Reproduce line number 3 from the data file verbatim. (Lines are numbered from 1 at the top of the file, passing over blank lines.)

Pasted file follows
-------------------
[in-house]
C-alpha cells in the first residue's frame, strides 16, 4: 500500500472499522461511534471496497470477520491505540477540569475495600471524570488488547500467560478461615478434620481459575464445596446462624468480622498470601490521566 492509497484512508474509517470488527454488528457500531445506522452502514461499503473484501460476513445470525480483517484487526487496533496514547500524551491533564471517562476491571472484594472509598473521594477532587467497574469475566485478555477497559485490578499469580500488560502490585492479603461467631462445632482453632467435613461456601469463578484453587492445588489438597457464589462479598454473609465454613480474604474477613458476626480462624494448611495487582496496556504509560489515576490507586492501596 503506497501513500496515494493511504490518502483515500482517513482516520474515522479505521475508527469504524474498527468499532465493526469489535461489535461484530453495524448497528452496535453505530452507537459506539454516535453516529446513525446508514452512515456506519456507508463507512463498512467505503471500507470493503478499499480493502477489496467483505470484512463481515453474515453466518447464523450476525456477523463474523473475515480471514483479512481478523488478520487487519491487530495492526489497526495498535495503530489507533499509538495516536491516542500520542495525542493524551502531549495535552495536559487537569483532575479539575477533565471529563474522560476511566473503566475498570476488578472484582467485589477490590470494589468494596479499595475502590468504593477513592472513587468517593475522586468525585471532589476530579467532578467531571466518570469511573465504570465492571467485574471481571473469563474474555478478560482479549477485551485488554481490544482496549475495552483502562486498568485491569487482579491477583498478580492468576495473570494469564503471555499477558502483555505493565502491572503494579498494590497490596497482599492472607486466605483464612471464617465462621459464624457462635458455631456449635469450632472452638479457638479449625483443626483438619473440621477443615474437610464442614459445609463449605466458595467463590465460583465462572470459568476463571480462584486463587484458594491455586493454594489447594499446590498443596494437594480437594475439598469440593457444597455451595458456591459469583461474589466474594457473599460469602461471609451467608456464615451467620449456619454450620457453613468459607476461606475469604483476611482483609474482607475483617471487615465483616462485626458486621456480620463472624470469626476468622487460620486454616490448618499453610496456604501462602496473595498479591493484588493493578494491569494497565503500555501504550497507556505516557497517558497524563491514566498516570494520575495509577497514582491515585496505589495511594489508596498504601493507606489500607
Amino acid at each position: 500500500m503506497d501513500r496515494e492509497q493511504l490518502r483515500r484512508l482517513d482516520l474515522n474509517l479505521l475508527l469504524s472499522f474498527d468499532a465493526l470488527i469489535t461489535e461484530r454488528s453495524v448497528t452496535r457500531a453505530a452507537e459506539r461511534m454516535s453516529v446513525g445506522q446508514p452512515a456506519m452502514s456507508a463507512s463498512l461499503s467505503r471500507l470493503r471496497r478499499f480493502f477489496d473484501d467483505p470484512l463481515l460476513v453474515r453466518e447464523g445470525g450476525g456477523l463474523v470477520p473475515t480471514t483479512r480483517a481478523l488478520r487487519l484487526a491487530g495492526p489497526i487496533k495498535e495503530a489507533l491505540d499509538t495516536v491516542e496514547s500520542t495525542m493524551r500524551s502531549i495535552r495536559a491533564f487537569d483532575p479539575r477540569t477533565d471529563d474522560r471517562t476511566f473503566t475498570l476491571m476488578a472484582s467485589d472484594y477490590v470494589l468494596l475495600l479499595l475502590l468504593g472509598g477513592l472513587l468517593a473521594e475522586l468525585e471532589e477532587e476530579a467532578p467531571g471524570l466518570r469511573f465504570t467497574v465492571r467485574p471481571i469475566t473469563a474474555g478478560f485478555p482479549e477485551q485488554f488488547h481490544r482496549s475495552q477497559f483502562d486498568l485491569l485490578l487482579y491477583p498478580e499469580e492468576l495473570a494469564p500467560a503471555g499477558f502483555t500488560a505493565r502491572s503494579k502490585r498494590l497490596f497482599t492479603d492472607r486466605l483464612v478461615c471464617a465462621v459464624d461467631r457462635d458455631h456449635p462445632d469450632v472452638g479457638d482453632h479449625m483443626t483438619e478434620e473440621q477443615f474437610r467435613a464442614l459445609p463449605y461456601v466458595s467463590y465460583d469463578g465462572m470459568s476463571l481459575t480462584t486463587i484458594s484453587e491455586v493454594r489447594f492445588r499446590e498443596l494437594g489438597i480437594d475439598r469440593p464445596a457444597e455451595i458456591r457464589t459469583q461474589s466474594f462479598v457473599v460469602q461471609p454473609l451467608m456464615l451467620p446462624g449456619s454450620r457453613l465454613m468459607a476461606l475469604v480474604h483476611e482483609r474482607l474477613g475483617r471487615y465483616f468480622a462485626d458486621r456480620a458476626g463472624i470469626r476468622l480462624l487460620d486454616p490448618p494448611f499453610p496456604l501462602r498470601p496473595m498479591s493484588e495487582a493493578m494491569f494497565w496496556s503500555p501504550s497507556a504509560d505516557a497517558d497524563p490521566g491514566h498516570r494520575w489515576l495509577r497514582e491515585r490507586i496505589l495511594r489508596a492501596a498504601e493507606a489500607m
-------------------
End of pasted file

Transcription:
Amino acid at each position: 500500500m503506497d501513500r496515494e492509497q493511504l490518502r483515500r484512508l482517513d482516520l474515522n474509517l479505521l475508527l469504524s472499522f474498527d468499532a465493526l470488527i469489535t461489535e461484530r454488528s453495524v448497528t452496535r457500531a453505530a452507537e459506539r461511534m454516535s453516529v446513525g445506522q446508514p452512515a456506519m452502514s456507508a463507512s463498512l461499503s467505503r471500507l470493503r471496497r478499499f480493502f477489496d473484501d467483505p470484512l463481515l460476513v453474515r453466518e447464523g445470525g450476525g456477523l463474523v470477520p473475515t480471514t483479512r480483517a481478523l488478520r487487519l484487526a491487530g495492526p489497526i487496533k495498535e495503530a489507533l491505540d499509538t495516536v491516542e496514547s500520542t495525542m493524551r500524551s502531549i495535552r495536559a491533564f487537569d483532575p479539575r477540569t477533565d471529563d474522560r471517562t476511566f473503566t475498570l476491571m476488578a472484582s467485589d472484594y477490590v470494589l468494596l475495600l479499595l475502590l468504593g472509598g477513592l472513587l468517593a473521594e475522586l468525585e471532589e477532587e476530579a467532578p467531571g471524570l466518570r469511573f465504570t467497574v465492571r467485574p471481571i469475566t473469563a474474555g478478560f485478555p482479549e477485551q485488554f488488547h481490544r482496549s475495552q477497559f483502562d486498568l485491569l485490578l487482579y491477583p498478580e499469580e492468576l495473570a494469564p500467560a503471555g499477558f502483555t500488560a505493565r502491572s503494579k502490585r498494590l497490596f497482599t492479603d492472607r486466605l483464612v478461615c471464617a465462621v459464624d461467631r457462635d458455631h456449635p462445632d469450632v472452638g479457638d482453632h479449625m483443626t483438619e478434620e473440621q477443615f474437610r467435613a464442614l459445609p463449605y461456601v466458595s467463590y465460583d469463578g465462572m470459568s476463571l481459575t480462584t486463587i484458594s484453587e491455586v493454594r489447594f492445588r499446590e498443596l494437594g489438597i480437594d475439598r469440593p464445596a457444597e455451595i458456591r457464589t459469583q461474589s466474594f462479598v457473599v460469602q461471609p454473609l451467608m456464615l451467620p446462624g449456619s454450620r457453613l465454613m468459607a476461606l475469604v480474604h483476611e482483609r474482607l474477613g475483617r471487615y465483616f468480622a462485626d458486621r456480620a458476626g463472624i470469626r476468622l480462624l487460620d486454616p490448618p494448611f499453610p496456604l501462602r498470601p496473595m498479591s493484588e495487582a493493578m494491569f494497565w496496556s503500555p501504550s497507556a504509560d505516557a497517558d497524563p490521566g491514566h498516570r494520575w489515576l495509577r497514582e491515585r490507586i496505589l495511594r489508596a492501596a498504601e493507606a489500607m